There is at the heart of this story a great longing for a home that is being stolen by land erosion and war. On one hand our lovers, Ferdinand and Miranda, each long for their homes, Afghanistan and the Sudanese Abyei Area, each torn, each broken by the worst of human nature. On the other, Phano (Rexson Pelman) longs for a Samoa with an uncertain future, and Caliban for his island home – two examples of the fate rendered by the hands of global warming, another ongoing man-made calamity.

The tragedy of our characters is that they each seek to do well, but fail fundamentally on their quest. It is deeply Shakespearean, but simply a timeless tale of humanity. Prospera is blinded by her mind, Ferdinand by his desire for respect, and Caliban by his anger. Their undoing is deeply psychological and a result of the previous ills of man-made affliction. And so is the cycle of human nature…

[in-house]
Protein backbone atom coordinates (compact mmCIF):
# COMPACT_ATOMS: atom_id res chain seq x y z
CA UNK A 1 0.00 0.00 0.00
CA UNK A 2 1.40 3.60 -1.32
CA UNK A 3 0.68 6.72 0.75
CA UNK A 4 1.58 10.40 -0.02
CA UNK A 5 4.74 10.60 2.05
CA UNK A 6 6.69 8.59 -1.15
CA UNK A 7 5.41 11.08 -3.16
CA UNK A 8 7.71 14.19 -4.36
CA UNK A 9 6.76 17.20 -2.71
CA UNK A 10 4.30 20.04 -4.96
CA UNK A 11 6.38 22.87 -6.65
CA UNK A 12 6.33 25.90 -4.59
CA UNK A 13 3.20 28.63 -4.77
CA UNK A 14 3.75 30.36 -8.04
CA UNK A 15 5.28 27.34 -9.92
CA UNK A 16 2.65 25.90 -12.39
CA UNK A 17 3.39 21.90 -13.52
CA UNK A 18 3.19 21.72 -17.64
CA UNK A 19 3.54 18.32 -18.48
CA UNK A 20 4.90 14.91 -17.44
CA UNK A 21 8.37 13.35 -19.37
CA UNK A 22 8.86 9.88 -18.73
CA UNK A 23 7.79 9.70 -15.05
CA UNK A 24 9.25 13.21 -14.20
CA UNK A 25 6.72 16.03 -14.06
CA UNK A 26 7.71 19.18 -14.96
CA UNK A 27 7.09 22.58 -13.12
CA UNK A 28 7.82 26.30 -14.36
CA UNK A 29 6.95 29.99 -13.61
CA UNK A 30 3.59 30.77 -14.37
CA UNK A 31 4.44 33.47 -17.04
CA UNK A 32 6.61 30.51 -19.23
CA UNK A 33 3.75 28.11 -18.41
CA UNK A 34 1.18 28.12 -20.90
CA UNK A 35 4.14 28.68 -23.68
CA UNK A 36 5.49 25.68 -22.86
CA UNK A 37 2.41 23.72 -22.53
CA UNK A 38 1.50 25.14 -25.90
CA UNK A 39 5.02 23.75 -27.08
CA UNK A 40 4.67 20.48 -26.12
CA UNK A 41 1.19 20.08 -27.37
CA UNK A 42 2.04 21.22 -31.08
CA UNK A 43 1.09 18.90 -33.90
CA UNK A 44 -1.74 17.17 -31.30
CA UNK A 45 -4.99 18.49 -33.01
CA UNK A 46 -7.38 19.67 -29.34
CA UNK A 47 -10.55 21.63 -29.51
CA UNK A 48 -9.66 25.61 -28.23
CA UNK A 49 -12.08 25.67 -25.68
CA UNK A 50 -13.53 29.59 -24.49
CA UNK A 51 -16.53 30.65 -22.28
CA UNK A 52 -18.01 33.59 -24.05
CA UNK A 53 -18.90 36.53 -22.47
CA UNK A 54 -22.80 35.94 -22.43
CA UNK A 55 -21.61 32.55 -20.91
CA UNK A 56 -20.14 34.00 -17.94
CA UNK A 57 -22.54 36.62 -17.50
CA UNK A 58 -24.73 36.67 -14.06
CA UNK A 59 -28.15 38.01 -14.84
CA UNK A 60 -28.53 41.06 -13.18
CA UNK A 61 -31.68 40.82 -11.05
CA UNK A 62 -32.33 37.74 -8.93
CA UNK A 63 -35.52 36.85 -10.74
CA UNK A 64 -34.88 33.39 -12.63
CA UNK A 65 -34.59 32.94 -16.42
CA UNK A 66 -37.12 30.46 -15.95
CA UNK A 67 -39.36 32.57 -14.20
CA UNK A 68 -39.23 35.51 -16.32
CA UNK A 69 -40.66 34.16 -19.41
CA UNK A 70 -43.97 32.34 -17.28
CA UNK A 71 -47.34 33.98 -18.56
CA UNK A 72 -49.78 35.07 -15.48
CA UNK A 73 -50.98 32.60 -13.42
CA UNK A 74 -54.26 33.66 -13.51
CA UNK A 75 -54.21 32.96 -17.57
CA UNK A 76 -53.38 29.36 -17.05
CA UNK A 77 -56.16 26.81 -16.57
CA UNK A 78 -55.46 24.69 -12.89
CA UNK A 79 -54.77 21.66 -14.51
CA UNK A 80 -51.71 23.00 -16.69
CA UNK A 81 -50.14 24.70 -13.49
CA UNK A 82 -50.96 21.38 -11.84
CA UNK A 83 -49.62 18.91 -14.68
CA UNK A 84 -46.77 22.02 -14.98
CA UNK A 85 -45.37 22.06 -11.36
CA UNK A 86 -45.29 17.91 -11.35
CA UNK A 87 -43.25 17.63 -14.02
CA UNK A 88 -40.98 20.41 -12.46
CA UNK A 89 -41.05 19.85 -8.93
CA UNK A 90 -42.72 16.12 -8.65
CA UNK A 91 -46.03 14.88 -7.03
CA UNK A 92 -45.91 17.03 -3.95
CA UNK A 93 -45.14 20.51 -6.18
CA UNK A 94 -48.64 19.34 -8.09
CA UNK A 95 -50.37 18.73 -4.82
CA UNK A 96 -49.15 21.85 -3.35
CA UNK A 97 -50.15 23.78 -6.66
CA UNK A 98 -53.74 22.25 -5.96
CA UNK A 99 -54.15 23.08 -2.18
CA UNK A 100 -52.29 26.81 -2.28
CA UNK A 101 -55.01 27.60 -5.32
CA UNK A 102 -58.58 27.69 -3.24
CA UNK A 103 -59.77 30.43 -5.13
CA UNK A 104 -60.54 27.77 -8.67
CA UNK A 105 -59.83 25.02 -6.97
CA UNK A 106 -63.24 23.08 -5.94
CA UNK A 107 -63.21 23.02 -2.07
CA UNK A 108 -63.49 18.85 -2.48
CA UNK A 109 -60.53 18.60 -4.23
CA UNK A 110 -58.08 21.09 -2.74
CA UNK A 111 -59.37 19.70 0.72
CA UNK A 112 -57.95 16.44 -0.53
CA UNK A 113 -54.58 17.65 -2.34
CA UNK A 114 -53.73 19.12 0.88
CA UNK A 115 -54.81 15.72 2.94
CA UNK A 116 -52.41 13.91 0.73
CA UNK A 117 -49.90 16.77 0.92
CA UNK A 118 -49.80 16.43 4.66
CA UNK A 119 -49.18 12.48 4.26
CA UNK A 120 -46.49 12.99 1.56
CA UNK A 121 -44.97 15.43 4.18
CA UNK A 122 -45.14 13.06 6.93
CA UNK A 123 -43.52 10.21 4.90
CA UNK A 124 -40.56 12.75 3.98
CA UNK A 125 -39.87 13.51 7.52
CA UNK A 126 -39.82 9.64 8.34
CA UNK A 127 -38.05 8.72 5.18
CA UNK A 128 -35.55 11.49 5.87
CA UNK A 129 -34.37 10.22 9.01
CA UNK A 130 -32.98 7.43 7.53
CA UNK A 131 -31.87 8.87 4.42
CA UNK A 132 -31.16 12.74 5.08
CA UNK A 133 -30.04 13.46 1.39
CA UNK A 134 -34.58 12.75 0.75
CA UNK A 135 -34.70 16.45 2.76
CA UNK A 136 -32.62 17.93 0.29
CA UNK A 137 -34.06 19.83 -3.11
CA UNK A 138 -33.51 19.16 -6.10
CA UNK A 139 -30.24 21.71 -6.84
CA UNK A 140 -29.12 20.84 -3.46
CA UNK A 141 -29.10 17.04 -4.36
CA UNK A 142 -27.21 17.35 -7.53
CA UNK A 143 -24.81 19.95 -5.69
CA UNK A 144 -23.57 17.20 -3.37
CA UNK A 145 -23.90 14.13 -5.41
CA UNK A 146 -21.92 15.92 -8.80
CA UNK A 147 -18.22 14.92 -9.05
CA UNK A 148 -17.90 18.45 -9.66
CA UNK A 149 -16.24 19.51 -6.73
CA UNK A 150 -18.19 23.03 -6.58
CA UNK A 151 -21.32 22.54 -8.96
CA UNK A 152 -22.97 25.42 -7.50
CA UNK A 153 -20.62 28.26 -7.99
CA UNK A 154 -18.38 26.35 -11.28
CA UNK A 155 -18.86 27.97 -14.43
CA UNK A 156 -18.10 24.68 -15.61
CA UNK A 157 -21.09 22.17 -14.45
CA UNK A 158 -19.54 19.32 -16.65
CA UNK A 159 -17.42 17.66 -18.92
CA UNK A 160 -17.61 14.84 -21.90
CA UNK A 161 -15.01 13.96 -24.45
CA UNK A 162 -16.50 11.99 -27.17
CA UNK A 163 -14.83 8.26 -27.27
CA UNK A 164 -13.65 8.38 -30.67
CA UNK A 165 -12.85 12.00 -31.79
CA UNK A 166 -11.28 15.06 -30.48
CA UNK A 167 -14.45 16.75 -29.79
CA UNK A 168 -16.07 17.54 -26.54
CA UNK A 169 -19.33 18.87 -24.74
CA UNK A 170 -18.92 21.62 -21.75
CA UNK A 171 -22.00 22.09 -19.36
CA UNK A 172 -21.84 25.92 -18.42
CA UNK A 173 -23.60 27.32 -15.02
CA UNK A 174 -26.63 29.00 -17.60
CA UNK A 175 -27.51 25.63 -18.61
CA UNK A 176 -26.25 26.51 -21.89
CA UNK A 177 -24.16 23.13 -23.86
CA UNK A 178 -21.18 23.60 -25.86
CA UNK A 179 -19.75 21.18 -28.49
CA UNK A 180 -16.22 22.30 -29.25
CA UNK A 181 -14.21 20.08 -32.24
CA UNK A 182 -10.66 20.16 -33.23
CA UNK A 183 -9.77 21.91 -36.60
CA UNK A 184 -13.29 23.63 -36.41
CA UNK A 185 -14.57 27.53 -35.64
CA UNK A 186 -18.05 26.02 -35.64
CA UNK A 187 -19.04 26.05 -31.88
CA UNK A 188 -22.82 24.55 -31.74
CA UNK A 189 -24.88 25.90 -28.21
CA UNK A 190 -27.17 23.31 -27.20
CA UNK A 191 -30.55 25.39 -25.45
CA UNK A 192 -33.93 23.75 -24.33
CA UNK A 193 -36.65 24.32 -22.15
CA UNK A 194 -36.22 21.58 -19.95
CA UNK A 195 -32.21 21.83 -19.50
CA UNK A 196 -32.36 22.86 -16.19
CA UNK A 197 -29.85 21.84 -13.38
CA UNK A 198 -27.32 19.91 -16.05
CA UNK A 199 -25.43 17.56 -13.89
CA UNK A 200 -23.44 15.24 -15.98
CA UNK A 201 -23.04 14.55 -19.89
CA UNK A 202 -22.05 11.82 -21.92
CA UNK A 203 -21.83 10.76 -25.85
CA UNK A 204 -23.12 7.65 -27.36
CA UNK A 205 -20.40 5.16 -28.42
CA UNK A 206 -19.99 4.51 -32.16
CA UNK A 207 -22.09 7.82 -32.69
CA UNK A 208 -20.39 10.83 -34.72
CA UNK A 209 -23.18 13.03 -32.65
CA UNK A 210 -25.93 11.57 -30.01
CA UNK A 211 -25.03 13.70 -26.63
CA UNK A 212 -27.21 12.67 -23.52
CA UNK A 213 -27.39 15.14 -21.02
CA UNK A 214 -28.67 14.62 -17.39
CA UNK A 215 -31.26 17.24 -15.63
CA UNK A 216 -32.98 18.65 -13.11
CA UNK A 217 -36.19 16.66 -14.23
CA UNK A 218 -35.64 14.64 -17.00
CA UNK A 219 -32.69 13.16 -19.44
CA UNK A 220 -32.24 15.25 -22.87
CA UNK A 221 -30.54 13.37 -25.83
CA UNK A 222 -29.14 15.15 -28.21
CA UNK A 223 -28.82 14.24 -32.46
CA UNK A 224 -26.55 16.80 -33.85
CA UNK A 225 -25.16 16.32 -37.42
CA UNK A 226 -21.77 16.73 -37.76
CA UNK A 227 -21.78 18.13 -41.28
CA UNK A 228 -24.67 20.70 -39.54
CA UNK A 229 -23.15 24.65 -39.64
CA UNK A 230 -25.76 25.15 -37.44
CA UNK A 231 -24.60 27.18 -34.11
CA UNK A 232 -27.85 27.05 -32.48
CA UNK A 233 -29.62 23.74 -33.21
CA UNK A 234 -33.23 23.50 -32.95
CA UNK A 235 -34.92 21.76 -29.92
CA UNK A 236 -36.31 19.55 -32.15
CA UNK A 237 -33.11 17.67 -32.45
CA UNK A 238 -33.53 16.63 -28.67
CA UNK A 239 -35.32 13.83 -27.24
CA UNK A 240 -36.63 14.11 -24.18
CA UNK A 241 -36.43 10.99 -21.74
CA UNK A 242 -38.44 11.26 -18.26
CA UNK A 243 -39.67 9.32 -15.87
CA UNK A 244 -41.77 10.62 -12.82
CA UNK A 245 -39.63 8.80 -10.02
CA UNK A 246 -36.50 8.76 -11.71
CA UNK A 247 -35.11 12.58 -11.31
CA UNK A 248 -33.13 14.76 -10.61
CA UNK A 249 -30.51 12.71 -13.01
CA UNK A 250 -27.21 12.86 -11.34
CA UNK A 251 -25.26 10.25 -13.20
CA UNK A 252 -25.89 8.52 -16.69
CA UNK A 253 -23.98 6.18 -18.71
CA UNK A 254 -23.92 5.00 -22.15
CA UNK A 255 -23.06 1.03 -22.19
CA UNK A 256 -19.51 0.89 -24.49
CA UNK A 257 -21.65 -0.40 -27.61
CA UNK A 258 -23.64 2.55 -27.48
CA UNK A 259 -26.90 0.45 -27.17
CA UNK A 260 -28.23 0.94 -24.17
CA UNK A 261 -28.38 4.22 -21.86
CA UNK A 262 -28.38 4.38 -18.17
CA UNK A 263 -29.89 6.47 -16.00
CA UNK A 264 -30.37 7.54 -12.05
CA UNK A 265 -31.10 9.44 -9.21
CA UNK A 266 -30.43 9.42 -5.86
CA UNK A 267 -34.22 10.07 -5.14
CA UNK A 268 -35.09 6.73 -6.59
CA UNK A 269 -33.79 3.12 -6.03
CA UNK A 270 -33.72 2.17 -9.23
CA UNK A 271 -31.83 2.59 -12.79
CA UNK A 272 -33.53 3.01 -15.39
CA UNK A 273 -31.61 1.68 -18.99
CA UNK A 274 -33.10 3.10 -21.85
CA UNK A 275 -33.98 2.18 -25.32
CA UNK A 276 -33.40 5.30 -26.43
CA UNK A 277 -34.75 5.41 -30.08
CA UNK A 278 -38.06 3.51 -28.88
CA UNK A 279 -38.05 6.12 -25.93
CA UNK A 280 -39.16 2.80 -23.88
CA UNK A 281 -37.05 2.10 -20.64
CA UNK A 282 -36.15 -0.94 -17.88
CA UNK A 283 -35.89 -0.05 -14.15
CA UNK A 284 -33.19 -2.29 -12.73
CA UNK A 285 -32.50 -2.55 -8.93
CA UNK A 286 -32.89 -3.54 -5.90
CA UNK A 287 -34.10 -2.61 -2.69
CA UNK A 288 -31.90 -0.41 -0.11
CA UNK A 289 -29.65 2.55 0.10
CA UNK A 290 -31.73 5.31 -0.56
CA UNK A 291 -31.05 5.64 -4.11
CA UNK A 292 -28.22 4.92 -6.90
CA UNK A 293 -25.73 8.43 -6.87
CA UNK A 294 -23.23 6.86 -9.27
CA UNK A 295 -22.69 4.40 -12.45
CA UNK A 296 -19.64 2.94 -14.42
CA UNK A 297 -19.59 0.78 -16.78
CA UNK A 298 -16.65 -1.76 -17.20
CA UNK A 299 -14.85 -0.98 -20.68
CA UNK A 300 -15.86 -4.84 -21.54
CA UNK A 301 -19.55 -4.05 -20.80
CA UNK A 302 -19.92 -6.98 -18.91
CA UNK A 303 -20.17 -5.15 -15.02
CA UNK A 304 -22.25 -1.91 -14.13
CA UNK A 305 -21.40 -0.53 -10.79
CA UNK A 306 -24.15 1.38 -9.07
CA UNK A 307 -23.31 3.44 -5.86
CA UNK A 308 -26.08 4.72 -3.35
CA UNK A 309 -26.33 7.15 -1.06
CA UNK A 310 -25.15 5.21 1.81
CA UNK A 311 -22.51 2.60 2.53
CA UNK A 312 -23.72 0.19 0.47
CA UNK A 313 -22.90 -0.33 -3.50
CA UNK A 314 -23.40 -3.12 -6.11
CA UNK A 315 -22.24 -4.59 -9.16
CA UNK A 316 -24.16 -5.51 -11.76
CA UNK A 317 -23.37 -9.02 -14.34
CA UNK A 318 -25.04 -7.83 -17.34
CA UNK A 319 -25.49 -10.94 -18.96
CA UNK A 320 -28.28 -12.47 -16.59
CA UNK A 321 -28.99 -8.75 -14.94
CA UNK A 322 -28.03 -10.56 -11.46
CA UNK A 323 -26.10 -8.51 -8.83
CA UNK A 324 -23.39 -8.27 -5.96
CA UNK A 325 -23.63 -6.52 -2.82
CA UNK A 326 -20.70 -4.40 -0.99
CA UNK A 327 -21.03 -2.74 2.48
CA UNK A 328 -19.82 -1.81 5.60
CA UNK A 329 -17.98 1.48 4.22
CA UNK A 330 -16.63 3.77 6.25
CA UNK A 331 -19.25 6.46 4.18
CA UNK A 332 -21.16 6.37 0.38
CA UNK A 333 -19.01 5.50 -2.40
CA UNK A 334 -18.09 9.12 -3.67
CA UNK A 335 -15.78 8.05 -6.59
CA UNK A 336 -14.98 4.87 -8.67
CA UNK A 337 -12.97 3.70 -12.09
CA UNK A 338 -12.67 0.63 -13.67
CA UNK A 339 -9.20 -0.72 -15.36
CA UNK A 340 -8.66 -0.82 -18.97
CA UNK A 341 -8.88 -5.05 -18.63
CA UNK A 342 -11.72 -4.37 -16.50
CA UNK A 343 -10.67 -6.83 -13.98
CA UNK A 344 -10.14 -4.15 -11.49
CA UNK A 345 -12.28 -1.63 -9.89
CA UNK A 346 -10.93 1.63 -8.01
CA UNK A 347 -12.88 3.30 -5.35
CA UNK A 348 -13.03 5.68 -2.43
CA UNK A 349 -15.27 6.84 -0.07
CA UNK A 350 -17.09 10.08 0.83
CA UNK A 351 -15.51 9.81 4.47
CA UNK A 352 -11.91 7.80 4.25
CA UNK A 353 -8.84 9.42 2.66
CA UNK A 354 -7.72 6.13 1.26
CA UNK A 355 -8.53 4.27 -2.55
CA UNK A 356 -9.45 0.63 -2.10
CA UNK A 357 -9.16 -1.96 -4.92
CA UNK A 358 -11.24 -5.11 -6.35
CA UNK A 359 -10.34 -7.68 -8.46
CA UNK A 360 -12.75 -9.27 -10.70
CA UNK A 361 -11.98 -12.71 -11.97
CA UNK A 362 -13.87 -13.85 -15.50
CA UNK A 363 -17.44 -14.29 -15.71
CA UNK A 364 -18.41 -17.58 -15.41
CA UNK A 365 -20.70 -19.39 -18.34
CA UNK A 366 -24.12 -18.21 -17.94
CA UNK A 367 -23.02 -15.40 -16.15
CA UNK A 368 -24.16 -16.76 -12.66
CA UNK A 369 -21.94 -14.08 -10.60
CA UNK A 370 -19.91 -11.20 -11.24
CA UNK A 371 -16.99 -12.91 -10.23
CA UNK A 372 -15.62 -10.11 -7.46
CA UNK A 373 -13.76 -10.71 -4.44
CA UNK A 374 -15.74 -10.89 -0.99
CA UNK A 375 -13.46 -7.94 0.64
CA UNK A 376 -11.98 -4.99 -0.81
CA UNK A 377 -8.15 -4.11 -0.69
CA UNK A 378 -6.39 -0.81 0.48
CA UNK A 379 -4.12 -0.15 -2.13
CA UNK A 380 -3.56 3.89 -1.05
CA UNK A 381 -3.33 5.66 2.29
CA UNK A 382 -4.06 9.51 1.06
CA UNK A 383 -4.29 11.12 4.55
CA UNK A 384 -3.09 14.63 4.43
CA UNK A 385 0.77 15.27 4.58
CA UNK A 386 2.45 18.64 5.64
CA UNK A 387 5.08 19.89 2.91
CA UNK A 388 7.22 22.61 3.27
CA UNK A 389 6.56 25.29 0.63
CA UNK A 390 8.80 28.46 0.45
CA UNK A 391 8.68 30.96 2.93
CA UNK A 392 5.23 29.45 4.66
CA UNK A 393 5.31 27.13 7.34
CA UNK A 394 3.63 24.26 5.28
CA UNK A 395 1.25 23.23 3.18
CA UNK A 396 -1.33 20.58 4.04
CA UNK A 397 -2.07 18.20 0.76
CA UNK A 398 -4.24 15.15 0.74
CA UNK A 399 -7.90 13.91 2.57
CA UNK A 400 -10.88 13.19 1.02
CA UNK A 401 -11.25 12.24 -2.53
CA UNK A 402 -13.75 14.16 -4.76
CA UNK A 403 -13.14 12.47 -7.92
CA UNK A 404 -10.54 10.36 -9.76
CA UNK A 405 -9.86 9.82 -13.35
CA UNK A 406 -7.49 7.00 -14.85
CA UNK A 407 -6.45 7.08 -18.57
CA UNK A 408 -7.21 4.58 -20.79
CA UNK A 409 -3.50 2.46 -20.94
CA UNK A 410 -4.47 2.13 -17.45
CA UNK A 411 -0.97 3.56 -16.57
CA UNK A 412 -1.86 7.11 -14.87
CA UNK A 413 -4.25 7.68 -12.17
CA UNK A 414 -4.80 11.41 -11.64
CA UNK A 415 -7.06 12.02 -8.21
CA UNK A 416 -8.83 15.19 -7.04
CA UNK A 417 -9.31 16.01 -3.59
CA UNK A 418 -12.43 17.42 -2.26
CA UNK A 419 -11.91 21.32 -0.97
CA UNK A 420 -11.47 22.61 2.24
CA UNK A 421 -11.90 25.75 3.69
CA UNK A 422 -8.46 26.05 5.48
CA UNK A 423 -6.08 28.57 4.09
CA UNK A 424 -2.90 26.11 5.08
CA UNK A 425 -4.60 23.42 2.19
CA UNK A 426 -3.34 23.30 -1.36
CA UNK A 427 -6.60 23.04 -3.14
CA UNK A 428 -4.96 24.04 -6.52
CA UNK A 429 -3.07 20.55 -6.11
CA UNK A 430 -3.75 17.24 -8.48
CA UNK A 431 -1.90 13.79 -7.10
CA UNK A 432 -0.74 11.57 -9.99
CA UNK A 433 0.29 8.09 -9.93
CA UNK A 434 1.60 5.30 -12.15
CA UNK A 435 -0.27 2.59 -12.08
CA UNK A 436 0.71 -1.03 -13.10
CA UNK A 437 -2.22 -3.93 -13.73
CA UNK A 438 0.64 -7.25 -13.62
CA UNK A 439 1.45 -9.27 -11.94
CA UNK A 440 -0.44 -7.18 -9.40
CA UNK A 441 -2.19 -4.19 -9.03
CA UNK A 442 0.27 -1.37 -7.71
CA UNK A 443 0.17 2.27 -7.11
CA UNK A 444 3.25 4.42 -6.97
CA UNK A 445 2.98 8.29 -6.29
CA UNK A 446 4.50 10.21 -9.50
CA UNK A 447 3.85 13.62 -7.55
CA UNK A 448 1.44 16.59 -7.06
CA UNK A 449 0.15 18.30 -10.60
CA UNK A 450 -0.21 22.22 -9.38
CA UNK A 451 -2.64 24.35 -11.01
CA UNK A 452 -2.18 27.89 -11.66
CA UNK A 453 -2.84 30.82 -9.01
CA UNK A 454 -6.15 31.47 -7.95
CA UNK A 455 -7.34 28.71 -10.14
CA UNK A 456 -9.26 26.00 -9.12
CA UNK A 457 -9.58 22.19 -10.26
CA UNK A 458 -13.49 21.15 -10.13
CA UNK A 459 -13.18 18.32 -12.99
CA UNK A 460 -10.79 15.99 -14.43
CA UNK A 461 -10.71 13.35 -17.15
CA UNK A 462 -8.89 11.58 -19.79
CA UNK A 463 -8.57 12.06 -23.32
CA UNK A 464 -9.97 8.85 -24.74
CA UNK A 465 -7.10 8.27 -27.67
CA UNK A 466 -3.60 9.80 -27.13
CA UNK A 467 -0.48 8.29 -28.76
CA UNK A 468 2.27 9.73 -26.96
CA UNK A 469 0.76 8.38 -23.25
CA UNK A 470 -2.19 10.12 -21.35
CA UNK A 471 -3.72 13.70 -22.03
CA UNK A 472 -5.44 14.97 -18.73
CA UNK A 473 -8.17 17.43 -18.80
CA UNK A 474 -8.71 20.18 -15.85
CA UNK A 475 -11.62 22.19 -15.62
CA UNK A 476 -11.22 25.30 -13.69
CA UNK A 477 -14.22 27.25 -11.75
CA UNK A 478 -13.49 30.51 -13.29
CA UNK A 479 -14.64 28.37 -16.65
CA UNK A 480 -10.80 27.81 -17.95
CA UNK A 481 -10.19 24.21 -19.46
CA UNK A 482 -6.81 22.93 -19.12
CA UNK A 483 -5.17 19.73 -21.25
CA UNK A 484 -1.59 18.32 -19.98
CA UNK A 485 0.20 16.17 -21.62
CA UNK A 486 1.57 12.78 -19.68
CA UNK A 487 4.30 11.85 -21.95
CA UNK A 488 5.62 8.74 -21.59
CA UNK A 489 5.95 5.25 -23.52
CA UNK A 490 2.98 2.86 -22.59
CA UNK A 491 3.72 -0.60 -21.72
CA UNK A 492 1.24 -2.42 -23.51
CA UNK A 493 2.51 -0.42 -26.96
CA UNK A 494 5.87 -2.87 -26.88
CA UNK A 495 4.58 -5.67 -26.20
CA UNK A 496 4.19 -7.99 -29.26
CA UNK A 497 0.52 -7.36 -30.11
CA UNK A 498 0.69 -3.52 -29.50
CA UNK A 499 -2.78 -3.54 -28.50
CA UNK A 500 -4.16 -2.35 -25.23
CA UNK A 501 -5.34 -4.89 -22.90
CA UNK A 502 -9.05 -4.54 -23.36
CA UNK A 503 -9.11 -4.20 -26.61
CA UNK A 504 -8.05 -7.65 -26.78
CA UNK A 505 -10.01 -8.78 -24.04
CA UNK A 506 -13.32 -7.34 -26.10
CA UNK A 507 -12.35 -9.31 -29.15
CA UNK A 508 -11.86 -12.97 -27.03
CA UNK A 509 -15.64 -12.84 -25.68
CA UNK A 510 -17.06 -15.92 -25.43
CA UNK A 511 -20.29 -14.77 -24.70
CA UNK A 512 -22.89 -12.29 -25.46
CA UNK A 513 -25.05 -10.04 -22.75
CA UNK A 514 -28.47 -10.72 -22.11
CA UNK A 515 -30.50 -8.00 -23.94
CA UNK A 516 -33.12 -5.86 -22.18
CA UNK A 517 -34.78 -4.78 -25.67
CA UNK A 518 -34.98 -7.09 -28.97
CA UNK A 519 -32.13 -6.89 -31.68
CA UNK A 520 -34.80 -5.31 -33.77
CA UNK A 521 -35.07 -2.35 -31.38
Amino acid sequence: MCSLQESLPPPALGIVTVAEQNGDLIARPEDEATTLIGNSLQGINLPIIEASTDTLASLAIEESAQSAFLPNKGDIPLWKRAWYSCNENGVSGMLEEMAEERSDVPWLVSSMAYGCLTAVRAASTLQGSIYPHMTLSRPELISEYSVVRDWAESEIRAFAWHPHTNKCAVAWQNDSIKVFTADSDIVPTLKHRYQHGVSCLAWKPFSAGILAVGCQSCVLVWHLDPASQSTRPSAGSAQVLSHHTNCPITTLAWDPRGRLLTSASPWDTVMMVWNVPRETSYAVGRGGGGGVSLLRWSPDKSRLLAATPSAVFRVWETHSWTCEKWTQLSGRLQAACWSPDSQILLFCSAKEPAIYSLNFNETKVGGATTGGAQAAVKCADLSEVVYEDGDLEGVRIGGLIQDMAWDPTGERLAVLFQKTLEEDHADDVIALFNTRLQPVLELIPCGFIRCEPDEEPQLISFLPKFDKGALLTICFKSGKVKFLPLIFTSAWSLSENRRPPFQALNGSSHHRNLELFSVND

Caliban will be showing for its final night tonight, November 26 at 7pm at the Coopers Malthouse Theatre. Bookings: http://malthousetheatre.com.au/whats-on/caliban

Image by Nicola Dracoulis

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Metanoia Theatre Presents 3 SISTERS

Chekhov regrown

By Leeor Adar

Anton Chekhov’s ode to the Russian rested but restless classes in Three Sisters is reimagined by director Greg Ulfan in Metanoia Theatre’s production of 3 Sisters. One never knows what to expect with a Chekhov production, but I was surprised that this production engaged its audience despite the three hours given to the tragedies of its three sisters, Irina, Maria (Masha), and Olga.